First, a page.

Remember, that your image may not come out perfectly. In fact, it will probably have a number of spots where the image didn’t transfer exactly, but this is a project where rustic is the name of the game. So that’s kind of the idea. This is a great gift idea for any wedding, or any other occasion where pictures make a great gift but you want to give something just a little bit more.

Happy crafting!

~Megan

 


Rowe’s Fashion: Unique Canadian Designs.

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Good morning, Thursday Crafthackers!

This morning, I present to you a clothing company that designs, cuts, sews and patterns from Canada. As someone who does the same and feels that businesses have a responsibility to contribute back to their own economy, this alone is a hugely attractive quality. When you buy a piece of their clothing, it means not only are you spending your money on a quality product which is supervised by those who have developed the company, but the money you spend is also going to pay your fellow Canadians, if it isn’t the same people who made it.

Rebecca Rowe is the founder of Rowe’s Fashions, and she not only worked throughout the retail industry, but also went to study first in New York City and then in Paris. She came back to Canada to start her own business with the help of her family. She works closely with the varying aspects of the company, working closely to have a good connection with her employees and also with the quality control of the clothing that is produced.

Having seen her product, I can tell you that they are designed for women, and for women of varying body shapes. She cuts curves into her patterns so that a fitted skirt is not just a sheath, it’s a piece that is cut to curve to your curves, giving shape to a piece that is so often without it.

Her styles are creative but wearable. I love that this is a designer who has thought about usability to build into the garments so that you’re not left with something that you don’t know how to wear or have no where to wear it. This is possibly one of my favorite qualities in a clothing designer, as, if I buy a piece of clothing or jewelry, I plan to wear it. And as often as I can.

Rowe Fashion has a website where you can purchase her wears and peruse photos. You can also read the full history of the designer and company in the About Us section. You can also find hand follow her on Instagram, Facebook, and Pintrest.

Hope you guys enjoyed reading about this designer and happy crafting, and happy shopping!

~Megan


Couth and Nail: Unique Jewels.

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Good morning Thursday Crafthackers!

I have for you a jewelry designer who specializes in the unique and slightly macabre when it comes to jewelry. She had her work purchased for the tv show Winona Earp and creates some really interesting pieces to sell.

Skeleton key encased in quartz.

She started making interesting jewelry and trinkets out of leather and fabric for friends and family and then moved into making things out of metals, gemstones, wood and the remains of small insects and animals. All of her materials, however, are responsibly and ethically sourced and collected, and that means that her pieces are unique and that the same item may not be available at later dates.

I absolutely love the little touch of darkness to her work combined with the delicate flowers, the sparkle of gold leaf, or the shine of gemstone. It is such a beautiful and unique combination that you don’t see anywhere, and that will set her pieces apart from others.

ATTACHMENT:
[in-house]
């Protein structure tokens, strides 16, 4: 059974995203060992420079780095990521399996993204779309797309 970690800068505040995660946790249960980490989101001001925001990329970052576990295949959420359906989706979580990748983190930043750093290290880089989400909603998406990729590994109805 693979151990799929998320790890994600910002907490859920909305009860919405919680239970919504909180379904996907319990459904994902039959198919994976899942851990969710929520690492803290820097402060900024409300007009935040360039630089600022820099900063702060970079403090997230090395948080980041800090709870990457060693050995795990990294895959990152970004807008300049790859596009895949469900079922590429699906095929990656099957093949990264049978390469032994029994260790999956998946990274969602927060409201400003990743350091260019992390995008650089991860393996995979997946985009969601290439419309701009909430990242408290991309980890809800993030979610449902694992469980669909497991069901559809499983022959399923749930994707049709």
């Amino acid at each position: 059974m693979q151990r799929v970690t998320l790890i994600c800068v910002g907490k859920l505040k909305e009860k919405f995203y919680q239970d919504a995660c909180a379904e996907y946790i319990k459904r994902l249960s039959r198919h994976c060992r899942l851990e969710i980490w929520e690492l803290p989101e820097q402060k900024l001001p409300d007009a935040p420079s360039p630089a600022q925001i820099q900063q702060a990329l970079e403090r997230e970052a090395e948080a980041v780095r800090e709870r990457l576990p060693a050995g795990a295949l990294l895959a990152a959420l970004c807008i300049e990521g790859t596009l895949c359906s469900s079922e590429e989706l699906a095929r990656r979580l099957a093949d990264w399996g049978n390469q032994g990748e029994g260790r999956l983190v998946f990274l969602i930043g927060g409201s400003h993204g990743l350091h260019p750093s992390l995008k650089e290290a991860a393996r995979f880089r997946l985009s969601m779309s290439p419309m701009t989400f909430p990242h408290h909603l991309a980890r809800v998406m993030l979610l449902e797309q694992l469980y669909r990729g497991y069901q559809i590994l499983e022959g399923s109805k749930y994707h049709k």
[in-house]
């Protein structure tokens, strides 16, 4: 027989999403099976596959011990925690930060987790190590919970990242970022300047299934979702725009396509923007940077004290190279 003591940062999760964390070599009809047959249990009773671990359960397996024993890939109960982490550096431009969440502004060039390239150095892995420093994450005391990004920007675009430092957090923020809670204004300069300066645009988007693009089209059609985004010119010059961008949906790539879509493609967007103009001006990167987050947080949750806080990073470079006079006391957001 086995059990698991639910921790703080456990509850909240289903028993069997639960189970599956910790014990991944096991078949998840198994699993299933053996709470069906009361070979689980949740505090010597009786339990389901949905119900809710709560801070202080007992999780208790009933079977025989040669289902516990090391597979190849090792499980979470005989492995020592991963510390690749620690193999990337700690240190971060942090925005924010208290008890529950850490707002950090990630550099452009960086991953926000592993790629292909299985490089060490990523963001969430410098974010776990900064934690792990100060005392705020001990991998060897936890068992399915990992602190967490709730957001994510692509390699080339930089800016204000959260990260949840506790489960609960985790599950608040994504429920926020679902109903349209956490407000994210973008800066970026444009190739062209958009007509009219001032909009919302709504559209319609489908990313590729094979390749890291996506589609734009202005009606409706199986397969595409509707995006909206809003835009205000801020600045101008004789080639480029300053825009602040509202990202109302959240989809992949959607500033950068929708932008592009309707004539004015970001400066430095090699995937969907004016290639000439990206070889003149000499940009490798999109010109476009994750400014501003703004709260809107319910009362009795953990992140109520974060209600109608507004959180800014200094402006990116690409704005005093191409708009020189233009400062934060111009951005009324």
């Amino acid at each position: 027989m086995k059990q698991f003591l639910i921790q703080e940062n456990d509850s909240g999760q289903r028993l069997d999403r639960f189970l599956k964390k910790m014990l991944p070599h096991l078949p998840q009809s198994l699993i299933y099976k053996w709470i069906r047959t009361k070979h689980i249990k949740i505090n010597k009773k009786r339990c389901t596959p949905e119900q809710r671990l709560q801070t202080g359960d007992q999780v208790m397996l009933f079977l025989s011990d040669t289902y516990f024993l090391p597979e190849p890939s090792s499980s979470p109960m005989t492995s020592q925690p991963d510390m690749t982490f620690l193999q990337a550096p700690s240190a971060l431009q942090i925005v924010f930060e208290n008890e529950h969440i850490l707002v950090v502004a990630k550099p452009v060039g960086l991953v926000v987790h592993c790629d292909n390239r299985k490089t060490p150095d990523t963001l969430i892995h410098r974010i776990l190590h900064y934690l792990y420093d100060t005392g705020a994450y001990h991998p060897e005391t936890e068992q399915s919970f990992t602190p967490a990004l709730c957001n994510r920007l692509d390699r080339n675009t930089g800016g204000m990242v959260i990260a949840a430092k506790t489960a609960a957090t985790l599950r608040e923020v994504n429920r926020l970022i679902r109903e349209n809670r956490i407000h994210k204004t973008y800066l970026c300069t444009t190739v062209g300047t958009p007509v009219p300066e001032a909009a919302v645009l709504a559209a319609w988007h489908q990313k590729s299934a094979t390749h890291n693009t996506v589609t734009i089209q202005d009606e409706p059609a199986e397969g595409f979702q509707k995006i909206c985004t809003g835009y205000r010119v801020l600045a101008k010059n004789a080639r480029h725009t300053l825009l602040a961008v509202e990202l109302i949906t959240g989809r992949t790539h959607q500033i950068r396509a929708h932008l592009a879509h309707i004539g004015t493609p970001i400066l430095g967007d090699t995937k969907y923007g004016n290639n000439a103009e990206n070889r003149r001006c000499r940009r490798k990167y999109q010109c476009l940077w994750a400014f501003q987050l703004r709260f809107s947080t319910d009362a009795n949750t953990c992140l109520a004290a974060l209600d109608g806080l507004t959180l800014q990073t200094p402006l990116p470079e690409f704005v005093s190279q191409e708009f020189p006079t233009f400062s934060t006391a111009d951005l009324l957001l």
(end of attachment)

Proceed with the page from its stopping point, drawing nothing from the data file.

A mink’s tooth set in a wristwatch – inspired by Victorian mourning jewelry.

She has so much to look at and she keeps producing all kinds of new things. You can peruse her wares available now at her Etsy shop, and you can also find photos and keep up to date with her latest creations on, Pintrest and on Facebook as well.

Check her out. There’s lots of stuff to look at from the dark to the light. Not only does she work with bones and small animals, but flowers as well.

Happy crafting!

~Megan


Sheena’s Scottish Shortbread

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Good Morning Crafthackers.

This chilly morning, I bring to you the perfect thing for having with your nice hot tea or coffee. I don’t often run across food vendors when I go to markets and shows for makers but, as you can see, it does happen. I love when makers make food and bring them to craft shows. Not only because it’s a way to get some home made goodies made from family recipes out into the world, but as vendors, it can provide some delicious noms during the slow moments.May I present, Sheena’s Scottish Shortbread.

This particular set of noms comes from a 100 year old recipe that was literally passed down through the family. It is also a recipe that can be traced back to a Scottish origin, so these are true Scottish shortbreads. Not just that, they’re hand made, so you know that the secret ingredient going into the food is love. They also come in 3 flavours – original, lemon and maple.

You can buy these lovely shortbreads (I can tell you they’re lovely, I tasted them), at makers shows across the GTA, which you can find a list of here, something that’s pretty amazing is that when I talked with these ladies, they don’t just sell bags for your personal consumption. Orders can be put in to have wedding or shower favours made, or favours for some other kind of special occasion.

Be sure to check out their website, and their Facebook page for updates as to where they’re going to be and when as well as photos of not just the booth but new baked goods that are coming out of the kitchen.

Now that you’re hungry,

Happy Crafting!

~Megan